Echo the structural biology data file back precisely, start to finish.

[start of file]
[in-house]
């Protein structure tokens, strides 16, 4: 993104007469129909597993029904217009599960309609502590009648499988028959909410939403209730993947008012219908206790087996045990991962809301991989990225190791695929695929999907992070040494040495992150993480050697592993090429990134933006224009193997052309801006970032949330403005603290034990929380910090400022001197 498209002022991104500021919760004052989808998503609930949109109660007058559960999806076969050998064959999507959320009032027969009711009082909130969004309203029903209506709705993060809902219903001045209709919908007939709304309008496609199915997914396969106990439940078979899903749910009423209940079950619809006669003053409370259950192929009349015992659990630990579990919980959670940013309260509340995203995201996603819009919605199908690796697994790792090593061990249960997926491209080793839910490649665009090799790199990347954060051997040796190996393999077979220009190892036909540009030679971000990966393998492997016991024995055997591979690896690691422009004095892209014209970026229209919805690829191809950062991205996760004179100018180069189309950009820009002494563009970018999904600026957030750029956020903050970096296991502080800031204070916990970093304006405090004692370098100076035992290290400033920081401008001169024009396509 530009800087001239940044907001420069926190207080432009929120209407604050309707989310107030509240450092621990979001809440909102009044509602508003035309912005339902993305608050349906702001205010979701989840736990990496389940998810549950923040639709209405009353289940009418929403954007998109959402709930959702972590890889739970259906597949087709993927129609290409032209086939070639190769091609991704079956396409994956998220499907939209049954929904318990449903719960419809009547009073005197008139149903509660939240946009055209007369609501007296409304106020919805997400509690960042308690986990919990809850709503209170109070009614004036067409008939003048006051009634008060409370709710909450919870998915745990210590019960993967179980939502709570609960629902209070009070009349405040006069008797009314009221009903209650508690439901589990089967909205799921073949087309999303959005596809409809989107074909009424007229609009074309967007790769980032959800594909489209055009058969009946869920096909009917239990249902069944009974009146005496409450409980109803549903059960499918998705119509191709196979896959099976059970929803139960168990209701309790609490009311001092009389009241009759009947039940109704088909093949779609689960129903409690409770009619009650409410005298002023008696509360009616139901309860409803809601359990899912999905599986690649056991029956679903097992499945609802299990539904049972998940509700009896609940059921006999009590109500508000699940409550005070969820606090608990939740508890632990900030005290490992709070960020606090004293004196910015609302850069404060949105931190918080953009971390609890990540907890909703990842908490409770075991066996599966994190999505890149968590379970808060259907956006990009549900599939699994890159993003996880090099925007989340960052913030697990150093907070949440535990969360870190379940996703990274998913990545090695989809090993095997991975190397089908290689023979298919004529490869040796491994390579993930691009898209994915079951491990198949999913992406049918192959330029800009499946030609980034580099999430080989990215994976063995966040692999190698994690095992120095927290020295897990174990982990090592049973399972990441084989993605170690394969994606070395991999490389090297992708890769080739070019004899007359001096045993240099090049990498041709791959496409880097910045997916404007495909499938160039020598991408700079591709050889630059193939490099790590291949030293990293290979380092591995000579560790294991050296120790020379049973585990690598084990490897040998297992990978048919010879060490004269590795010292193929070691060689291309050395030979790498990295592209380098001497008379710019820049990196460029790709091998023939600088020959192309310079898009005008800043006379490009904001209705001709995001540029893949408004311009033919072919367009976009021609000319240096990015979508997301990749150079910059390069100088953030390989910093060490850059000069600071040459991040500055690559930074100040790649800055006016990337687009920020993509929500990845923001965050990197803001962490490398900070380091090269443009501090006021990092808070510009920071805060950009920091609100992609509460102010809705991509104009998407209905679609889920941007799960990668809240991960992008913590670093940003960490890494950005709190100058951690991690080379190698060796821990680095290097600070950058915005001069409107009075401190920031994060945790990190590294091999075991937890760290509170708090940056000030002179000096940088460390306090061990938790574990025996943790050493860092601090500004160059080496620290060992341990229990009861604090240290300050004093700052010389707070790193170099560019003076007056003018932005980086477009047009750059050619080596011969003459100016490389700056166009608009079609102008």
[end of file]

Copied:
[in-house]
């Protein structure tokens, strides 16, 4: 993104007469129909597993029904217009599960309609502590009648499988028959909410939403209730993947008012219908206790087996045990991962809301991989990225190791695929695929999907992070040494040495992150993480050697592993090429990134933006224009193997052309801006970032949330403005603290034990929380910090400022001197 498209002022991104500021919760004052989808998503609930949109109660007058559960999806076969050998064959999507959320009032027969009711009082909130969004309203029903209506709705993060809902219903001045209709919908007939709304309008496609199915997914396969106990439940078979899903749910009423209940079950619809006669003053409370259950192929009349015992659990630990579990919980959670940013309260509340995203995201996603819009919605199908690796697994790792090593061990249960997926491209080793839910490649665009090799790199990347954060051997040796190996393999077979220009190892036909540009030679971000990966393998492997016991024995055997591979690896690691422009004095892209014209970026229209919805690829191809950062991205996760004179100018180069189309950009820009002494563009970018999904600026957030750029956020903050970096296991502080800031204070916990970093304006405090004692370098100076035992290290400033920081401008001169024009396509 530009800087001239940044907001420069926190207080432009929120209407604050309707989310107030509240450092621990979001809440909102009044509602508003035309912005339902993305608050349906702001205010979701989840736990990496389940998810549950923040639709209405009353289940009418929403954007998109959402709930959702972590890889739970259906597949087709993927129609290409032209086939070639190769091609991704079956396409994956998220499907939209049954929904318990449903719960419809009547009073005197008139149903509660939240946009055209007369609501007296409304106020919805997400509690960042308690986990919990809850709503209170109070009614004036067409008939003048006051009634008060409370709710909450919870998915745990210590019960993967179980939502709570609960629902209070009070009349405040006069008797009314009221009903209650508690439901589990089967909205799921073949087309999303959005596809409809989107074909009424007229609009074309967007790769980032959800594909489209055009058969009946869920096909009917239990249902069944009974009146005496409450409980109803549903059960499918998705119509191709196979896959099976059970929803139960168990209701309790609490009311001092009389009241009759009947039940109704088909093949779609689960129903409690409770009619009650409410005298002023008696509360009616139901309860409803809601359990899912999905599986690649056991029956679903097992499945609802299990539904049972998940509700009896609940059921006999009590109500508000699940409550005070969820606090608990939740508890632990900030005290490992709070960020606090004293004196910015609302850069404060949105931190918080953009971390609890990540907890909703990842908490409770075991066996599966994190999505890149968590379970808060259907956006990009549900599939699994890159993003996880090099925007989340960052913030697990150093907070949440535990969360870190379940996703990274998913990545090695989809090993095997991975190397089908290689023979298919004529490869040796491994390579993930691009898209994915079951491990198949999913992406049918192959330029800009499946030609980034580099999430080989990215994976063995966040692999190698994690095992120095927290020295897990174990982990090592049973399972990441084989993605170690394969994606070395991999490389090297992708890769080739070019004899007359001096045993240099090049990498041709791959496409880097910045997916404007495909499938160039020598991408700079591709050889630059193939490099790590291949030293990293290979380092591995000579560790294991050296120790020379049973585990690598084990490897040998297992990978048919010879060490004269590795010292193929070691060689291309050395030979790498990295592209380098001497008379710019820049990196460029790709091998023939600088020959192309310079898009005008800043006379490009904001209705001709995001540029893949408004311009033919072919367009976009021609000319240096990015979508997301990749150079910059390069100088953030390989910093060490850059000069600071040459991040500055690559930074100040790649800055006016990337687009920020993509929500990845923001965050990197803001962490490398900070380091090269443009501090006021990092808070510009920071805060950009920091609100992609509460102010809705991509104009998407209905679609889920941007799960990668809240991960992008913590670093940003960490890494950005709190100058951690991690080379190698060796821990680095290097600070950058915005001069409107009075401190920031994060945790990190590294091999075991937890760290509170708090940056000030002179000096940088460390306090061990938790574990025996943790050493860092601090500004160059080496620290060992341990229990009861604090240290300050004093700052010389707070790193170099560019003076007056003018932005980086477009047009750059050619080596011969003459100016490389700056166009608009079609102008």